Your ride to work. Your time at the grocery store. Checking email. Making dinner. Your call with your mother. Your lunch with your colleagues. Your time in front of the television. Your time at an organization. There are so many places in our lives that we have accepted as bland, dull, tedious, normal – ordinary. Why? A lot of it has to do with our brain.
Our brain loves routines. It feels it is at its best when it can predict what is coming next – this is part of what some call our lizard brain or habit brain – you know, the fight or flight brain. But as we have evolved, so has our brain. We have our thinking brain, our pre-frontal cortex, that has given us the ability to think – to stop, notice and consider – to respond instead of react. We can move past routine – past lizard or habit brain – but it requires effort.
What would it take for you to stop just long enough in your busy life to shake yourself out of a routine? Because in the moment of stopping, you have the ability of showing up more present, more aware and more connected to your world. You have the ability to use the information that you have just gathered by being present in this moment to see things that were there, but just out of view, to improve what could happen in the next moment.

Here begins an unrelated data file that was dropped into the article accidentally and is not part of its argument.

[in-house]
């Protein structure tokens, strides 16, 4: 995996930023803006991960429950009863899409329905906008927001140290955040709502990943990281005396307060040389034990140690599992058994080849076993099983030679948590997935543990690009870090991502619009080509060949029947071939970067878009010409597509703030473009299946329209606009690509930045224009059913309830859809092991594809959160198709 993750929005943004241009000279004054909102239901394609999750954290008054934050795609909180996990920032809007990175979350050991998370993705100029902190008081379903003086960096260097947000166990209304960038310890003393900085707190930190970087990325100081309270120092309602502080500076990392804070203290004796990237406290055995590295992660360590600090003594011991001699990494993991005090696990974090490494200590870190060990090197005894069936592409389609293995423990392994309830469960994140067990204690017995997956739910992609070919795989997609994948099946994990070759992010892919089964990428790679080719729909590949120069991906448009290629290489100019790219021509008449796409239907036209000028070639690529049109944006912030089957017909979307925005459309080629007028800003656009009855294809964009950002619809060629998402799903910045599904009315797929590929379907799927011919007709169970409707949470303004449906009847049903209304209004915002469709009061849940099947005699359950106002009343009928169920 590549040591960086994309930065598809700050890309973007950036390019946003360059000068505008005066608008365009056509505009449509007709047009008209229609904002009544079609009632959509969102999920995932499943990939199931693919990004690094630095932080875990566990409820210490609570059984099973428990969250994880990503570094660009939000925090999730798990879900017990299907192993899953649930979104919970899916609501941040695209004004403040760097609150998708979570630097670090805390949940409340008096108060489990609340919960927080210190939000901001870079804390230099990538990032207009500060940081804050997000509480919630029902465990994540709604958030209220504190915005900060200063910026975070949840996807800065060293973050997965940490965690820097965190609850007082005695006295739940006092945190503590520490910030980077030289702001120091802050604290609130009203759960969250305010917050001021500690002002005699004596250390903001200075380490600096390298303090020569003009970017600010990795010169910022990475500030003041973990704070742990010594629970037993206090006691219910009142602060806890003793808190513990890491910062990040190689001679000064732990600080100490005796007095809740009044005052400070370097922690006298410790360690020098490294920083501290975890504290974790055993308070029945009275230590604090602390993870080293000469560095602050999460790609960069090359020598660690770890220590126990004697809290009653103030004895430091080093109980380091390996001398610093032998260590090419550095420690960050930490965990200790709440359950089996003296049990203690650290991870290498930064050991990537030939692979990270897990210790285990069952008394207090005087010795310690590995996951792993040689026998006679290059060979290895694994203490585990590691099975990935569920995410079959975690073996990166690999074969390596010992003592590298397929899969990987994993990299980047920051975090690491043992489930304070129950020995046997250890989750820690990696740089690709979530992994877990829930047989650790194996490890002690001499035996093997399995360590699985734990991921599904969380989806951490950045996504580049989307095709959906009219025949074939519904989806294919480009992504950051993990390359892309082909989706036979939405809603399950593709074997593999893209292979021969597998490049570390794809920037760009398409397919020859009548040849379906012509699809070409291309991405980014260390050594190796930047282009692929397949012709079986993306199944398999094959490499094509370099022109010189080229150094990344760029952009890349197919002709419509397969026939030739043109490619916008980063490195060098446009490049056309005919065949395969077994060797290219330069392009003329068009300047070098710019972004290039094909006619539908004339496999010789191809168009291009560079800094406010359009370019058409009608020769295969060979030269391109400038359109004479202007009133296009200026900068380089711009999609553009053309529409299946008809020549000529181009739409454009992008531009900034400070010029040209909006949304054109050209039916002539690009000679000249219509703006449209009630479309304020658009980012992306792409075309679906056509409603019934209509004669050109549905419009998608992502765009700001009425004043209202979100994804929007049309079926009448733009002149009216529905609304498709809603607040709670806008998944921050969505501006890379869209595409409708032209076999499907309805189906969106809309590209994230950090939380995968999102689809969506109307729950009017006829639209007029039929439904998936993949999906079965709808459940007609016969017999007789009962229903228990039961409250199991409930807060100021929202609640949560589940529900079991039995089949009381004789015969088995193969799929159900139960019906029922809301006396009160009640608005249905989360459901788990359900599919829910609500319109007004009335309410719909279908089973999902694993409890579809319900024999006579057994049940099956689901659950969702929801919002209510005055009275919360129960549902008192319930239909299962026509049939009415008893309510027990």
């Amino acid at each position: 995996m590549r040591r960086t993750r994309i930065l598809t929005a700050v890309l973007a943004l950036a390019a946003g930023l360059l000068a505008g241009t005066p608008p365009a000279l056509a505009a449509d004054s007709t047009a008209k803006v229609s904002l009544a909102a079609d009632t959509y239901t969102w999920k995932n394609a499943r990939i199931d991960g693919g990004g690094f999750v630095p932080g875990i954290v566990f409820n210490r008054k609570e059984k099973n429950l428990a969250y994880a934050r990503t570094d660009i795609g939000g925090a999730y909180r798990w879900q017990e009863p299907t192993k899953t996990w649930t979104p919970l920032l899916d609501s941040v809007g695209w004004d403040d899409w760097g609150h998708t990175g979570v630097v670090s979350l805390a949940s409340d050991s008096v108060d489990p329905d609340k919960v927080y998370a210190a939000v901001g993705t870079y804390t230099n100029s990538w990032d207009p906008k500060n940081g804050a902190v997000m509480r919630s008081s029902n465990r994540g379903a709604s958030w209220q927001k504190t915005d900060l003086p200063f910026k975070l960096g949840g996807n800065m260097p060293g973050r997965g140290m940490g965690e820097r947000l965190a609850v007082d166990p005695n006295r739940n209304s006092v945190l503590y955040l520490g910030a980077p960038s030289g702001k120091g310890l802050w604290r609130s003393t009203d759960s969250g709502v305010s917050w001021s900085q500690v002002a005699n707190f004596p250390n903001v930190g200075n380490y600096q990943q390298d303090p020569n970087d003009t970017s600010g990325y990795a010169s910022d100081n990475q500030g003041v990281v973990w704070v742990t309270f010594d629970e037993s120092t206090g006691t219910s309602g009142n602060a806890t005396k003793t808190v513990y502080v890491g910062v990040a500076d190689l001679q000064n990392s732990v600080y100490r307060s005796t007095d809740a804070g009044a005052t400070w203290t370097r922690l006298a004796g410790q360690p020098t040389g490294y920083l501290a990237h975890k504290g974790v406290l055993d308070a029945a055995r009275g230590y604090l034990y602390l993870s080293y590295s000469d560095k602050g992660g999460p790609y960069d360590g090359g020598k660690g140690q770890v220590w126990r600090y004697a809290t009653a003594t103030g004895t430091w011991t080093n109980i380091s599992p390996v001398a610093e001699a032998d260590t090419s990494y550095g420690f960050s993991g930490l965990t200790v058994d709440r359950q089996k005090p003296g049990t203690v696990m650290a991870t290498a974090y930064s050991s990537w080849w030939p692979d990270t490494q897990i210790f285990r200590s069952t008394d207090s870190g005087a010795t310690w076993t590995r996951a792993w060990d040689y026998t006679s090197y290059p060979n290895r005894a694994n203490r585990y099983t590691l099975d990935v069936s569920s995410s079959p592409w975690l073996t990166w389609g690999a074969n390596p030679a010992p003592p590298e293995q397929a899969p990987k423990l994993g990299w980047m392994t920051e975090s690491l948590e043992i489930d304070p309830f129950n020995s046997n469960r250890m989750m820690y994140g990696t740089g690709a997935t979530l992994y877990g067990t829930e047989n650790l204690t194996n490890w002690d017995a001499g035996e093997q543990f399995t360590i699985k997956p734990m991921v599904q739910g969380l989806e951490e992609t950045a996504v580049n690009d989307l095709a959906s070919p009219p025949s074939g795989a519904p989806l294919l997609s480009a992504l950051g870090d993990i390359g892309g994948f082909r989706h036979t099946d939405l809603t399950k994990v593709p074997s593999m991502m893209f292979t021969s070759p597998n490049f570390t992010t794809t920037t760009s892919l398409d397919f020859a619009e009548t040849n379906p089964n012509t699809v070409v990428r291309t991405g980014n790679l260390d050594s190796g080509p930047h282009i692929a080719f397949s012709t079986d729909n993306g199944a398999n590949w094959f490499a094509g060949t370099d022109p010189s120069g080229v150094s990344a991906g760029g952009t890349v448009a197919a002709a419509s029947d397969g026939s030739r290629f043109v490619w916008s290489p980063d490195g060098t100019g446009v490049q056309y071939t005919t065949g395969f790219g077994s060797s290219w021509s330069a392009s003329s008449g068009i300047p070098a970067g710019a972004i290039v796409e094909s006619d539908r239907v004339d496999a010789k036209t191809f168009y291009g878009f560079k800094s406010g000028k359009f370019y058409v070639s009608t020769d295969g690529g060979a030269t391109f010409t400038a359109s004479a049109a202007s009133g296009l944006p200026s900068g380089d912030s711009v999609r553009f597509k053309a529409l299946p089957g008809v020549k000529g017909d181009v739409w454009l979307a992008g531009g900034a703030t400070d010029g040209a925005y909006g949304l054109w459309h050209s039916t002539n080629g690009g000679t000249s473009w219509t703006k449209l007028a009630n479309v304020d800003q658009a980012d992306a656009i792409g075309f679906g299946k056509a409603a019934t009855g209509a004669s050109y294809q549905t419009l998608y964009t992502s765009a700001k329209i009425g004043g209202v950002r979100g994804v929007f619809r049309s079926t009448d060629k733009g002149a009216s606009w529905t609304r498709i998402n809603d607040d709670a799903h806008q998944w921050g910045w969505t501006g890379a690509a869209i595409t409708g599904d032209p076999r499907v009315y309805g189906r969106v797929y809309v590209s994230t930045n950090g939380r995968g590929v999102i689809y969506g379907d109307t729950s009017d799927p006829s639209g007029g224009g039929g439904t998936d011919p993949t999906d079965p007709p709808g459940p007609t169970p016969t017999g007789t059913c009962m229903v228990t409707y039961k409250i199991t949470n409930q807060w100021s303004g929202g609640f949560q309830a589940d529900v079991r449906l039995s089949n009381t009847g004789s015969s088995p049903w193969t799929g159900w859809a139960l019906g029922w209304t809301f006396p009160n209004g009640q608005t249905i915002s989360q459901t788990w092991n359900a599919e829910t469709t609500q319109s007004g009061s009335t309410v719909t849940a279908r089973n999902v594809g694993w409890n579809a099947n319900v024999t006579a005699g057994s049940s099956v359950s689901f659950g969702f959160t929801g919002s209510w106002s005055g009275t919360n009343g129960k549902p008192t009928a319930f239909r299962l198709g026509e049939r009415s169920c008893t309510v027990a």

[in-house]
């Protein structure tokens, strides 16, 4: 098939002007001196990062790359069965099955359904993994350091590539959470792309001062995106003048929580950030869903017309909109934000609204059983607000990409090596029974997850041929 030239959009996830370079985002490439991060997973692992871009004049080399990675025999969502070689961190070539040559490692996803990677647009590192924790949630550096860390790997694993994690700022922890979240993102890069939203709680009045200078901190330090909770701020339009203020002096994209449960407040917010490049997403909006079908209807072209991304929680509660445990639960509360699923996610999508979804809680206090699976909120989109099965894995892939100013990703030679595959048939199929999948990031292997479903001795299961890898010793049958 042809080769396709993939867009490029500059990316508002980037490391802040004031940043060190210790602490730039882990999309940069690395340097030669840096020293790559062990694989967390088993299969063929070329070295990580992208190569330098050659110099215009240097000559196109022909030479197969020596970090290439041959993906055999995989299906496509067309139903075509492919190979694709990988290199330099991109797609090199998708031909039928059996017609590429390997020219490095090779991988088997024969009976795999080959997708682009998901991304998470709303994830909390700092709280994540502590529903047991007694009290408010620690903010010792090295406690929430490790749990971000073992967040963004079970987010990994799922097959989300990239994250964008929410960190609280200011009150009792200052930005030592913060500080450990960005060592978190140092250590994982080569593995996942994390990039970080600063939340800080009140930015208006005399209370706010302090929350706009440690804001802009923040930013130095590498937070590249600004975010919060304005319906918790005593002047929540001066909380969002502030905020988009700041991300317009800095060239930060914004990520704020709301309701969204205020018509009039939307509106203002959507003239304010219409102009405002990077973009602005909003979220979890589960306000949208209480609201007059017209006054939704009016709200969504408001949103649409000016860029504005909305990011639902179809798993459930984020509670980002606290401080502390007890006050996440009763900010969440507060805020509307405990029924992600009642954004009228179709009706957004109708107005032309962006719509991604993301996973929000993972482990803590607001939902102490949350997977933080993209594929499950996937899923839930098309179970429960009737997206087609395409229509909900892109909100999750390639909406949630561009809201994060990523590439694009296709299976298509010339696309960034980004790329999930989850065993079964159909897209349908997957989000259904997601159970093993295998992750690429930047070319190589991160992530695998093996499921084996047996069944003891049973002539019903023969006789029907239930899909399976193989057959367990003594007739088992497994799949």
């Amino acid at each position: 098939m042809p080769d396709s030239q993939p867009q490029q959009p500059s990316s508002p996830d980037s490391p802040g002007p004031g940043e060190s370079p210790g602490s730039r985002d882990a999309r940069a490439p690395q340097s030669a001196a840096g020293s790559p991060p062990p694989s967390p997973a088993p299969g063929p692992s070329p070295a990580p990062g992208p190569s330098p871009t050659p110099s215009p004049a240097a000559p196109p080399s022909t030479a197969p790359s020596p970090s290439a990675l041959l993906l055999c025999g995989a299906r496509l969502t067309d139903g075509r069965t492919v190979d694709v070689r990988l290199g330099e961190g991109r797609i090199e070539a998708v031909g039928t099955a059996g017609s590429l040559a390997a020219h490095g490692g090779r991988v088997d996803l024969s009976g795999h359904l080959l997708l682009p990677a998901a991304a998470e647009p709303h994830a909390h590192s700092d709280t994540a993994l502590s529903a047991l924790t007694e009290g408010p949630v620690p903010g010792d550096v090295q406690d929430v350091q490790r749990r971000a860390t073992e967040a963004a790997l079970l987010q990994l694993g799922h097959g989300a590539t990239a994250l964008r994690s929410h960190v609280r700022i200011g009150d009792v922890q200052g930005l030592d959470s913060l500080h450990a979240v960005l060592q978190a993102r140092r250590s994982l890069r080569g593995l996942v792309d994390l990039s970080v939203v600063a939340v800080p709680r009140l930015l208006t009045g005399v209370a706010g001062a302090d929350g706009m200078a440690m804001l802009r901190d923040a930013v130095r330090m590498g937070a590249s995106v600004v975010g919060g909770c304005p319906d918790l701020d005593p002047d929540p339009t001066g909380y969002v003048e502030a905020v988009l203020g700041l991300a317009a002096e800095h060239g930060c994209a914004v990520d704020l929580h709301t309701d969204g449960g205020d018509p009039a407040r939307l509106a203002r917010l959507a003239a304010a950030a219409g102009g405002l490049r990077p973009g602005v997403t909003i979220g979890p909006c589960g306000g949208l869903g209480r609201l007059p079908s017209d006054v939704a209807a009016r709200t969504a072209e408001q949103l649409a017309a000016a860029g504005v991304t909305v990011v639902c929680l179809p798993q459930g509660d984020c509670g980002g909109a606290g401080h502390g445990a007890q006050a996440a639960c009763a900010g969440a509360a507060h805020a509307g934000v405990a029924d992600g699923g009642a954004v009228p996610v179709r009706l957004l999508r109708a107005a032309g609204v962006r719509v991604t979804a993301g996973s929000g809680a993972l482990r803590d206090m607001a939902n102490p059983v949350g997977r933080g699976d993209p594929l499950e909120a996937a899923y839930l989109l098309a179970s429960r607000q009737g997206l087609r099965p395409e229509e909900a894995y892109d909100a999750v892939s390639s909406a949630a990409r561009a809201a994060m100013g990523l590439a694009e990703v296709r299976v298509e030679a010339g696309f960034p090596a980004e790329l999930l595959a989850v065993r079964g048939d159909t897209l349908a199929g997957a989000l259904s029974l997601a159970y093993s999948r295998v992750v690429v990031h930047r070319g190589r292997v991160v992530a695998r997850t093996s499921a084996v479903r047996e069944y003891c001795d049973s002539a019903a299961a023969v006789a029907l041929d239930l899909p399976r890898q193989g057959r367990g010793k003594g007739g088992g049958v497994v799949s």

And, when you stop and notice your world (the same world you went zooming past in habit mode), remember to ask this important question: “What could make this better?”
As you stop, notice and consider something better, you create the time and the space to see the extraordinary in your moment – something that evaded you until you chose to stop, notice and consider. You start to see the extraordinary in the ordinary.
Asking the question, “What could make this better” doesn’t presume that things are bad. It simply reminds us that life is not a dress rehearsal and if we are not bringing our best, then we are missing out on some parts of our amazing lives. We know that hidden in each ordinary thing of life is something extraordinary; extraordinary things come packaged in ordinary events to the untrained eye.
Dr. Ellen Langer shares in her book Mindfulness, that mindfulness is “the intentional act of seeking out, creating or noticing new things.” As you mindfully look at the routine, you see past the routine – you see new things. Couple this with the question, “what could make this better?” and you are introduced to a way to see the extraordinary in the ordinary.
Tune in to your life events and ask the question:
- Dinner – what could make this better?
- Your relationship with kids, your spouse, your partner, your family, your colleagues – what could make this better?
- A report completed at work – what could make this better?
- A phone call to a friend – what could make this better?
- Your commute – what could make it better?
- Your experience at a store or business – what could make it better?
Our world has such amazing things for us, though most of us miss them; we don’t see them as amazing – they just look ordinary. As we tune in and become more mindful, we really do see that few things in our world are ordinary.
Stop, notice then consider. This can end the routine. And with the end of routine comes the possibility of change – of improvement – of seeing the extraordinary in the ordinary.